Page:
Academic Integrity: A Letter to My Students


Bill Taylor, professor emeritus of political science at Oakton Community College, Des Plaines, Ill., is deeply convinced that academic integrity on the part of both faculty and students is an essential part of any true educational experience. He begins each semester with an open letter to his students, explaining his views on academic integrity, offering his promise to students to exercise integrity in his dealings with them, and outlining his expectations of students in the same regard.

The following is an edited excerpt from Mr. Taylor's letter. Graduate Connections received permission to use the material in this letter in ways consistent with its purpose of promoting academic integrity. If you're teaching this Fall, consider how you might inform students of your expectations for academic integrity.

"Integrity is important in a college course precisely because integrity is important in all areas of life. If we don’t have integrity in the small things, if we find it possible to justify plagiarism or cheating or shoddy work in things that don’t seem important, how will we resist doing the same in areas that really do matter, in areas where money might be at stake, or the possibility of advancement, or our esteem in the eyes of others? Personal integrity is not a quality we’re born to naturally. It’s a quality of character we need to nurture, and requires practice in both meanings of that word (as in practice the piano and practice a profession). We can be persons of integrity only if we practice it every day.

"What does that involve for teacher and students through each stage of a college course? As you’ll see, academic integrity basically requires the same things of students as it requires of teachers.

Instructor's Commitment Student's Commitment
I. Preparation for Class
    • Reread the text (even when I’ve written it myself).
    • Clarify information I might not be clear about.
    • Prepare the class with an eye toward what is current today (and not simply rely on past notes). 
    • Plan the session to make it worth your while to be there.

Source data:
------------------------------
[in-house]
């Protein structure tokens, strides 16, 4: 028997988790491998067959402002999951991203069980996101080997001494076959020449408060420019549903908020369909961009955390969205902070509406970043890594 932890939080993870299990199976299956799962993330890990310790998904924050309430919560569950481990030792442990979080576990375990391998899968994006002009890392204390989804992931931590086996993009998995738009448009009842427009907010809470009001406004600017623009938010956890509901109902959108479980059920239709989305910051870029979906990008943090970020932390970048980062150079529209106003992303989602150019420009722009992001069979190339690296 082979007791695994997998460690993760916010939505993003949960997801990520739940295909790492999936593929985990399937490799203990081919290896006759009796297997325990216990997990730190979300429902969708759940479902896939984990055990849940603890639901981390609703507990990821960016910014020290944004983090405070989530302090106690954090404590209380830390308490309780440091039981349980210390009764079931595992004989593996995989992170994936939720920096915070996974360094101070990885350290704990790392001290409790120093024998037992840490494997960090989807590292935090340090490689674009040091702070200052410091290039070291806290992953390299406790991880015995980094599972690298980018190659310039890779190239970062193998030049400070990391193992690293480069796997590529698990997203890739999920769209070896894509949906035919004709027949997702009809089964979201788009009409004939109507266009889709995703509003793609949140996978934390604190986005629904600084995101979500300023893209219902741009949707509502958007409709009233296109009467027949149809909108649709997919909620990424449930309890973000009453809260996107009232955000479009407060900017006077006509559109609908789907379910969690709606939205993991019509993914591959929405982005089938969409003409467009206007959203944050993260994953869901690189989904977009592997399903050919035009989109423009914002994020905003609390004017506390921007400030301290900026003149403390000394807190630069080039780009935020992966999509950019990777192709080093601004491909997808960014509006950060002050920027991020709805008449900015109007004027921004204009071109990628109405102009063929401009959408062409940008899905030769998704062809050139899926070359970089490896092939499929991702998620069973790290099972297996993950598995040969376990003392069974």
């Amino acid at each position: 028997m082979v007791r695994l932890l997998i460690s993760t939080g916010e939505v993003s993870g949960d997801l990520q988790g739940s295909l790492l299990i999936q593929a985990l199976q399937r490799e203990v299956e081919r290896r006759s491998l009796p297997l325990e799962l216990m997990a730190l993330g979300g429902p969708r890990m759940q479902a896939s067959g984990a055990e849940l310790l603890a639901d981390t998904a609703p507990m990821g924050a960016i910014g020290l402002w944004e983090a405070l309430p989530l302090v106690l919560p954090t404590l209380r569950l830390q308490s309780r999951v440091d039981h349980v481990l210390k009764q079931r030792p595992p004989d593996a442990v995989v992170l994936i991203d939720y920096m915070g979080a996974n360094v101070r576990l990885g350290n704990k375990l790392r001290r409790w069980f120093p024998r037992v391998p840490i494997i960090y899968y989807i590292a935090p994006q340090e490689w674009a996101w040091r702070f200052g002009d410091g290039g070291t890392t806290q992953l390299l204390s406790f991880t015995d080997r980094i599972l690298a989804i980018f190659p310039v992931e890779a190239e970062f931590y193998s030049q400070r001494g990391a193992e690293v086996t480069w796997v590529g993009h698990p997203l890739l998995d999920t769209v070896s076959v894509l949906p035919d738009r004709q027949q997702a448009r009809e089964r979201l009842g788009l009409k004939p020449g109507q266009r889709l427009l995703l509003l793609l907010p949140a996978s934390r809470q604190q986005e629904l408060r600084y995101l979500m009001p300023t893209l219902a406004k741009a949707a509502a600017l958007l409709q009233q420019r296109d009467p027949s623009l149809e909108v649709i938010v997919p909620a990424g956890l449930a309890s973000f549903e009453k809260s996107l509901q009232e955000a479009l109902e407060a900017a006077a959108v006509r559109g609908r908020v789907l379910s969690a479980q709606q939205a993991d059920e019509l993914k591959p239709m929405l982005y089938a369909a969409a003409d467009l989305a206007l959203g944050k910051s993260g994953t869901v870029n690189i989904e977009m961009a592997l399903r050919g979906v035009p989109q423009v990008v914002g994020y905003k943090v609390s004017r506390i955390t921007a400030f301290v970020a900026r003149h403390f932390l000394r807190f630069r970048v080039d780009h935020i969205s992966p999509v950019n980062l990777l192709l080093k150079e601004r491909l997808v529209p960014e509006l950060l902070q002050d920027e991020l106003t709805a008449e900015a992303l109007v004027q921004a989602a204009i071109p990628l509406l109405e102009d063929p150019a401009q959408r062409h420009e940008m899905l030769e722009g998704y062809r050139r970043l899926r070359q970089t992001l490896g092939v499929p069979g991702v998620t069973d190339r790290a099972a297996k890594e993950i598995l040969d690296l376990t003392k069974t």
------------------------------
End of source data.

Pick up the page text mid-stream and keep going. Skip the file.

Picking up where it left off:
• Read the text before coming to class.
    • Clarify anything you’re unsure of (including looking up words you don’t understand).
    • Formulate questions you might have so you can ask them in class.
II. In Class
    • Show up for all class sessions, unless I’m simply unable to do so.
    • Come to class on time and stay the full time.
    • Use class time to fulfill the objectives of the course.
    • Do my best to answer your questions.
    • Honestly acknowledge when I don’t have an answer or don’t know something, and then go out and get an answer by the next class.
    • Both encourage you and give you an equal opportunity to participate in class discussions.
    • Contain you if your enthusiasm for participating in the discussions makes it difficult for others to participate.
    • Assume you are prepared for class and I won’t embarrass you if I call on you, even if your hand isn’t up.
    • Respect the views you express and expect others to do the same.
    • Make clear when I am expressing an opinion, and refrain from imposing on you my views on controversial issues.
    • Show up for all class sessions, unless you’re simply unable to do so.
    • Come to class on time and stay the full time.
    • Make good use of class time by being engaged in what’s going on.
    • Ask questions about anything you don’t understand, not just for your own sake but because other students might not realize that they also don’t understand.
    • Participate in the class discussions and contribute your thinking to the shared effort to develop understanding and insight. (Remember that even  something that’s clearly wrong can contribute to the discussion by stimulating an idea in another student.)
    • Monitor your own participation to allow for and encourage the participation of others.
    • Respect other students and their ideas.
    • Refrain from holding conversations that distract others from the class discussion.
III. With Regard to Exams
    • Do my best during class time to prepare you for exams.
    • Be available during office hours or at arranged times to work with you individually to help you get ready for exams.
    • Develop meaningful exam questions that will test not only the course content, but also your ability to express and defend intelligent judgments about that content.
    • Carefully monitor the exam so honest students will not be disadvantaged by others who might choose to cheat if given the opportunity
    • Give careful consideration to your answers when evaluating them and assigning a grade.
    • Come to class having done your best to prepare for the exam, including seeking the instructor’s help if you need it.
    • Make full use of the time available to write the best answers you can.